Anyone can rock a beaded camisole or jazzy jumper. If you really want to get noticed this festive season let us introduce you to the sequinned super flares. Michael Halpern must be hailed for reigniting this Seventies disco-diva fire. And let’s be honest: when you need to make a speedy transition from desk to dance floor, what could be easier than pulling on these bad boys with an oversized jumper and ankle boots? This punchy pair definitely won’t stand you up.
It’s hard to think of a better way of spending a Tuesday afternoon than undressing Hollywood’s leading men with Thom Whiddett, 37, and Luke Sweeney, 38 — the British tailoring duo who founded Thom Sweeney, and whose A-list clientele includes Michael Fassbender, Bradley Cooper and Ryan Gosling. ‘I can tell you his inside leg,’ Sweeney says of Gosling with a twinkle in his eye.
It’s a sunny Saturday morning in Paris when two tech titans sit down to discuss the future of the luxury fashion industry over turmeric lattes and granola pots. LVMH’s chief digital officer Ian Rogers, 45, has invited José Neves, 43, CEO and founder of Farfetch.com, over to his apartment during Paris fashion week at ES Magazine’s request to digest the future of luxury shopping, AI and why big data and cryptocurrencies are the next wave of innovation.
Muck Rack makes it simple to find people, tweets, or articles that mention any name, keyword, company, hashtag etc. We've compiled this guide to help you make the most of your search.
Selecting a term
Start searching tweets, articles from media outlets, articles mentioned in tweets, journalists'
names, titles and bios with some suggested searches:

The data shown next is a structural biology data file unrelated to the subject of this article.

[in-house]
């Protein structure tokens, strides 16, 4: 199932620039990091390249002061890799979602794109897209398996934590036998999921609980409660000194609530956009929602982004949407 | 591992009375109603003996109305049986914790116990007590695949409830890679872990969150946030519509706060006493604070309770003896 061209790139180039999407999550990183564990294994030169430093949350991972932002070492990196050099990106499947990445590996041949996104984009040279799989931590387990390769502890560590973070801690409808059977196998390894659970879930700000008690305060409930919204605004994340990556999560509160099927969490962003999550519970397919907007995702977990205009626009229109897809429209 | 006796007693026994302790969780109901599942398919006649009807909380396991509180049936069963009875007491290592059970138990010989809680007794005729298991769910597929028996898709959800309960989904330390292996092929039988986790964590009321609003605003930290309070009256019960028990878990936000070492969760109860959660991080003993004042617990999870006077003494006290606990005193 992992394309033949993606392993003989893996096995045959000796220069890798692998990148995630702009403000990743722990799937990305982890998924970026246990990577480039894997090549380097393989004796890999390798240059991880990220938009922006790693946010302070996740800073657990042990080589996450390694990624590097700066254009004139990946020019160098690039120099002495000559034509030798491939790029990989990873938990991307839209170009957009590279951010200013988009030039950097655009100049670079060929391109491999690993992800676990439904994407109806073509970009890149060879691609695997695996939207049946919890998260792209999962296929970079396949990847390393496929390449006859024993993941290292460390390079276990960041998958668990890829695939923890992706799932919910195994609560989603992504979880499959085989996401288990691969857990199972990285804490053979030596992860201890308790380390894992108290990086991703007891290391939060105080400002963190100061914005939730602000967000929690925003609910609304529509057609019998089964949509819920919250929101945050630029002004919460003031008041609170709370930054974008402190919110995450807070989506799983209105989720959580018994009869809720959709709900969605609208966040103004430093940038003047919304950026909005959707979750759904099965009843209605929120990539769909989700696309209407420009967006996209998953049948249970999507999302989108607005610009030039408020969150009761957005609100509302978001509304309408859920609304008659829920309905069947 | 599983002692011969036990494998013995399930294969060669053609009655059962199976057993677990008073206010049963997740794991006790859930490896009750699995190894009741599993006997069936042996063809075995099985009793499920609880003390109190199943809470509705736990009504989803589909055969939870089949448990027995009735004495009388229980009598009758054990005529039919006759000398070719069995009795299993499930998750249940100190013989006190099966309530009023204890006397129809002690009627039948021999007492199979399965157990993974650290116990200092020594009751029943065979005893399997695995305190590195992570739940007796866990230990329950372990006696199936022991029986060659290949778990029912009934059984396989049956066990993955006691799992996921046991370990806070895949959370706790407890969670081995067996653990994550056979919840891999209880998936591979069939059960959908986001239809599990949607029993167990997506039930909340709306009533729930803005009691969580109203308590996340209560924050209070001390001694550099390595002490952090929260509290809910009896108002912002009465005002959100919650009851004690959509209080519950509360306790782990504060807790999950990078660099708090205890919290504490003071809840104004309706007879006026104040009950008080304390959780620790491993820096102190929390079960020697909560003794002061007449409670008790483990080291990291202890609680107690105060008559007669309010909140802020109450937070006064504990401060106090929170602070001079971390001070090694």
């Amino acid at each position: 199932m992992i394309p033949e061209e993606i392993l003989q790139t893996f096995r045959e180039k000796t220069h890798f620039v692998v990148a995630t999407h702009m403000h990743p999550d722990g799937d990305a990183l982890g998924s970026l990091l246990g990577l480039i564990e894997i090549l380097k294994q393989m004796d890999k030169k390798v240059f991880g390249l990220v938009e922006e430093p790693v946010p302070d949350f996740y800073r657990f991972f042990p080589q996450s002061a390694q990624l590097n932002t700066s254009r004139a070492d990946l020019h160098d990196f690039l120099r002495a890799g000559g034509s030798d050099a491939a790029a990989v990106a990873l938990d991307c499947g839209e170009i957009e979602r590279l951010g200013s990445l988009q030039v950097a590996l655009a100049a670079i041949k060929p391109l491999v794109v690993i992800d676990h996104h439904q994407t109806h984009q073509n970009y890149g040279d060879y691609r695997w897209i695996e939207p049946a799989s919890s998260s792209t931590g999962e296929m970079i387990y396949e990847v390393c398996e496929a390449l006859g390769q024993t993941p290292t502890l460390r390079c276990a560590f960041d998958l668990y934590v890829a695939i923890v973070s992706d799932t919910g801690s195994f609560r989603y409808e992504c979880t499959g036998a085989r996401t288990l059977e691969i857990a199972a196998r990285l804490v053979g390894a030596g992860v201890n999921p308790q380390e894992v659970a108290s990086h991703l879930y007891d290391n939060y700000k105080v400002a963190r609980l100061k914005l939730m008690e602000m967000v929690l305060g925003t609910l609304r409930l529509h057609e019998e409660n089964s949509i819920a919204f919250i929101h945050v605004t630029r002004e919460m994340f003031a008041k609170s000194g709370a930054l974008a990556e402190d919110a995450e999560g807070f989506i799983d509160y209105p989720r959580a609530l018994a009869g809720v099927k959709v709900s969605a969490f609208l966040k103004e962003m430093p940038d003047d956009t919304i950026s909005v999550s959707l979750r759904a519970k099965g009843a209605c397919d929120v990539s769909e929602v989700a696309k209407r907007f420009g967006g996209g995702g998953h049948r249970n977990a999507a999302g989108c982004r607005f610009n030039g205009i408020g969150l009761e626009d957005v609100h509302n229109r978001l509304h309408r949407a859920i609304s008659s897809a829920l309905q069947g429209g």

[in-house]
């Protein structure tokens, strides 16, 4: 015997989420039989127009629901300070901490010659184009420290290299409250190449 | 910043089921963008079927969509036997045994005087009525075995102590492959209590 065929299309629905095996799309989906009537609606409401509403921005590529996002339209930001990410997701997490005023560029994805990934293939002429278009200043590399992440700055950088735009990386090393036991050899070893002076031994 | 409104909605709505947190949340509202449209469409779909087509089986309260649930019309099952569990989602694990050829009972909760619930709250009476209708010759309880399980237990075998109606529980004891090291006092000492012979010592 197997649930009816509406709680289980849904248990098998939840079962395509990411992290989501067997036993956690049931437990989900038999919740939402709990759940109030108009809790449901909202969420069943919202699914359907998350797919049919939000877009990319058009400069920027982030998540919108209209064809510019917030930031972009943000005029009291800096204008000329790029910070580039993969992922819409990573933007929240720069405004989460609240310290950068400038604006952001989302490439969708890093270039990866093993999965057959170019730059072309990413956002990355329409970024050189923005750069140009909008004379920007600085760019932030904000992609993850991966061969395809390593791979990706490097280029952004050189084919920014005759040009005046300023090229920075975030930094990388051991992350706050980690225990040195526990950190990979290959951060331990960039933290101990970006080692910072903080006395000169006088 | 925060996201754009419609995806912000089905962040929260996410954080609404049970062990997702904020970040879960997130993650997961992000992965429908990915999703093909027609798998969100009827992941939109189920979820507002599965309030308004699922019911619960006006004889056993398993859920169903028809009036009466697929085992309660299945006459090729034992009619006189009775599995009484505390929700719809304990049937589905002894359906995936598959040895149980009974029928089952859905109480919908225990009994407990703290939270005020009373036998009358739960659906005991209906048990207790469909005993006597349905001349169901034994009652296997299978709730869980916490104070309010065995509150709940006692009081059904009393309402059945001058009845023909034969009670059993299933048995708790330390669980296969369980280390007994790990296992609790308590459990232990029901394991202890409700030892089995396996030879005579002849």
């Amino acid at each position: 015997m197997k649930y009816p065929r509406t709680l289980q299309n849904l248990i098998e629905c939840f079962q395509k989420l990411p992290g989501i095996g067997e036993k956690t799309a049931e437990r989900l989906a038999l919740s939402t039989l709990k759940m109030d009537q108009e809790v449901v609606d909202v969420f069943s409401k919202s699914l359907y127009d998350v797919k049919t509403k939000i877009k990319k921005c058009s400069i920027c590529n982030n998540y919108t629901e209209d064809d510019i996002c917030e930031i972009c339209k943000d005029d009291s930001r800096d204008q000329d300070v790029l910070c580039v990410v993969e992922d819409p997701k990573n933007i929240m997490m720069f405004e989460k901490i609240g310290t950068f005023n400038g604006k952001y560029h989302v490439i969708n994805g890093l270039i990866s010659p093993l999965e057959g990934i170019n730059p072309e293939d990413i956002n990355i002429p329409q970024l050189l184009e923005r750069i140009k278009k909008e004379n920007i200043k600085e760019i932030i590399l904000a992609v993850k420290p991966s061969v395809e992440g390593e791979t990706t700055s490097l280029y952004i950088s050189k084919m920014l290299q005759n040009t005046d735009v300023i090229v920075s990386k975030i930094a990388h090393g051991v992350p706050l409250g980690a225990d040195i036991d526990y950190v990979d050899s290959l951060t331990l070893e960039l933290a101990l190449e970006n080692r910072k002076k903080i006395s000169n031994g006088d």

Companies or Topics (e.g. iPhone, Microsoft)
Phrases (e.g. "cloud computing") — use quotes to keep the terms together
Twitter handles (e.g. @username) — returns those who have mentioned or replied to
Names (e.g. "David Pogue")
Hashtags (e.g. #sxsw, #london2012)
Bio details (e.g. vegan, Olympics, father)
Muck Rack's Advanced Search allows for many boolean operators.
Find results that mention multiple specified terms, use AND or
+. For example, ensure each result contains both Elon Musk and Mark Zuckerberg by
searching Musk AND Zuckerberg or Musk + Zuckerberg.
Use the operators OR or , to broaden your search when you'd like either of
multiple terms to appear in results. (This is the default behavior of our search when no operators
are used). For example, results will contain either cake or cookie by searching cake OR cookie or cake,cookie
Use NOT or - to subtract results from your search. For
example, searching Disney will yield results about the Walt Disney Company as well as Walt Disney
World Resort. To exclude mentions of Disney World, search for Disney -World or Disney
When using one of these operators with a phrase, enclose it in quotation marks. For example, you can
find results about smartphones excluding Apple's iPhone 4S by searching smartphone -"iPhone
Exact case matching or punctuation
If you're searching for a brand name or keyword that relies on specific punctuation marks or capitalization, you can
find results that match your exact query by adding matchcase: before the keyword you're searching for, like matchcase:E*TRADE .
Use parentheses to separate multiple
boolean phrases. For example, to find journalists talking about having fun in Disney World or
Disneyland, search for ("disney world" OR disneyland) AND fun.
An asterisk can be used to search for any variation of a root word truncated by the asterisk. For example, searching for admin* will return results for administrator, administration, administer, administered, etc.
A near operator is an AND operator where you can control the distance between the words. You can vary the distance the near operation uses by adding a forward slash and number (between 0-99) such as strawberries NEAR/10 "whipped cream", which means the strawberries must exist within 10 words of "whipped cream".